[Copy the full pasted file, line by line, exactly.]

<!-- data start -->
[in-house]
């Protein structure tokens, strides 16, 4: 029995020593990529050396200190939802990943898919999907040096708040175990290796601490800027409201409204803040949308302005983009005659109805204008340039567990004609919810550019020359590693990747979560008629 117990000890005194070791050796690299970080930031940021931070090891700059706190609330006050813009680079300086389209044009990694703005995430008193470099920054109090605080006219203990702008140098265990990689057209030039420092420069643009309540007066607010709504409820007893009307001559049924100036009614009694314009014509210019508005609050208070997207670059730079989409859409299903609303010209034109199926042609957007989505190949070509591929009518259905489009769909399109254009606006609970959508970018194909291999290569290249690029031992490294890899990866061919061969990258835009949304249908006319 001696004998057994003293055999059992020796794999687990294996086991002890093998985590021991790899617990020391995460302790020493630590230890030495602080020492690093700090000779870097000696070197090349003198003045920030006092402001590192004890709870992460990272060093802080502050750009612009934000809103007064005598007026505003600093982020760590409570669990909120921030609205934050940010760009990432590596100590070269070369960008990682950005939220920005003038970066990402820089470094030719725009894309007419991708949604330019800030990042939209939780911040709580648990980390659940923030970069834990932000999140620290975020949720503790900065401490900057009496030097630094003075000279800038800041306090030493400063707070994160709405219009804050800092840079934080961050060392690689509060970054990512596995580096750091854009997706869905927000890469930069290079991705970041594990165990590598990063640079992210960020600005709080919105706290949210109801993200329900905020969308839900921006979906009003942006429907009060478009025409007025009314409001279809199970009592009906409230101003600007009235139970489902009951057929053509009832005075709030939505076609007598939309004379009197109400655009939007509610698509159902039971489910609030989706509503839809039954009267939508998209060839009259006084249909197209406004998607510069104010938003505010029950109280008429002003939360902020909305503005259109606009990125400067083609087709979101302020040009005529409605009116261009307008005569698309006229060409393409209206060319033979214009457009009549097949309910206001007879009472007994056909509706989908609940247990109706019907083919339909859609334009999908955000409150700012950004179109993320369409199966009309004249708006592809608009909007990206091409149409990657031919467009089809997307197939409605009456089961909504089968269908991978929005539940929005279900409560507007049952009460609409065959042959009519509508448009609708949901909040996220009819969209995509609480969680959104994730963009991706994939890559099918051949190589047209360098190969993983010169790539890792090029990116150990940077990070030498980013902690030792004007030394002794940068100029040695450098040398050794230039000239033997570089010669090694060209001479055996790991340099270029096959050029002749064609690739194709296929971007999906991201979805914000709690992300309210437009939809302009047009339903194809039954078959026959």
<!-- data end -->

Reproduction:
[in-house]
């Protein structure tokens, strides 16, 4: 029995020593990529050396200190939802990943898919999907040096708040175990290796601490800027409201409204803040949308302005983009005659109805204008340039567990004609919810550019020359590693990747979560008629 117990000890005194070791050796690299970080930031940021931070090891700059706190609330006050813009680079300086389209044009990694703005995430008193470099920054109090605080006219203990702008140098265990990689057209030039420092420069643009309540007066607010709504409820007893009307001559049924100036009614009694314009014509210019508005609050208070997207670059730079989409859409299903609303010209034109199926042609957007989505190949070509591929009518259905489009769909399109254009606006609970959508970018194909291999290569290249690029031992490294890899990866061919061969990258835009949304249908006319 001696004998057994003293055999059992020796794999687990294996086991002890093998985590021991790899617990020391995460302790020493630590230890030495602080020492690093700090000779870097000696070197090349003198003045920030006092402001590192004890709870992460990272060093802080502050750009612009934000809103007064005598007026505003600093982020760590409570669990909120921030609205934050940010760009990432590596100590070269070369960008990682950005939220920005003038970066990402820089470094030719725009894309007419991708949604330019800030990042939209939780911040709580648990980390659940923030970069834990932000999140620290975020949720503790900065401490900057009496030097630094003075000279800038800041306090030493400063707070994160709405219009804050800092840079934080961050060392690689509060970054990512596995580096750091854009997706869905927000890469930069290079991705970041594990165990590598990063640079992210960020600005709080919105706290949210109801993200329900905020969308839900921006979906009003942006429907009060478009025409007025009314409001279809199970009592009906409230101003600007009235139970489902009951057929053509009832005075709030939505076609007598939309004379009197109400655009939007509610698509159902039971489910609030989706509503839809039954009267939508998209060839009259006084249909197209406004998607510069104010938003505010029950109280008429002003939360902020909305503005259109606009990125400067083609087709979101302020040009005529409605009116261009307008005569698309006229060409393409209206060319033979214009457009009549097949309910206001007879009472007994056909509706989908609940247990109706019907083919339909859609334009999908955000409150700012950004179109993320369409199966009309004249708006592809608009909007990206091409149409990657031919467009089809997307197939409605009456089961909504089968269908991978929005539940929005279900409560507007049952009460609409065959042959009519509508448009609708949901909040996220009819969209995509609480969680959104994730963009991706994939890559099918051949190589047209360098190969993983010169790539890792090029990116150990940077990070030498980013902690030792004007030394002794940068100029040695450098040398050794230039000239033997570089010669090694060209001479055996790991340099270029096959050029002749064609690739194709296929971007999906991201979805914000709690992300309210437009939809302009047009339903194809039954078959026959």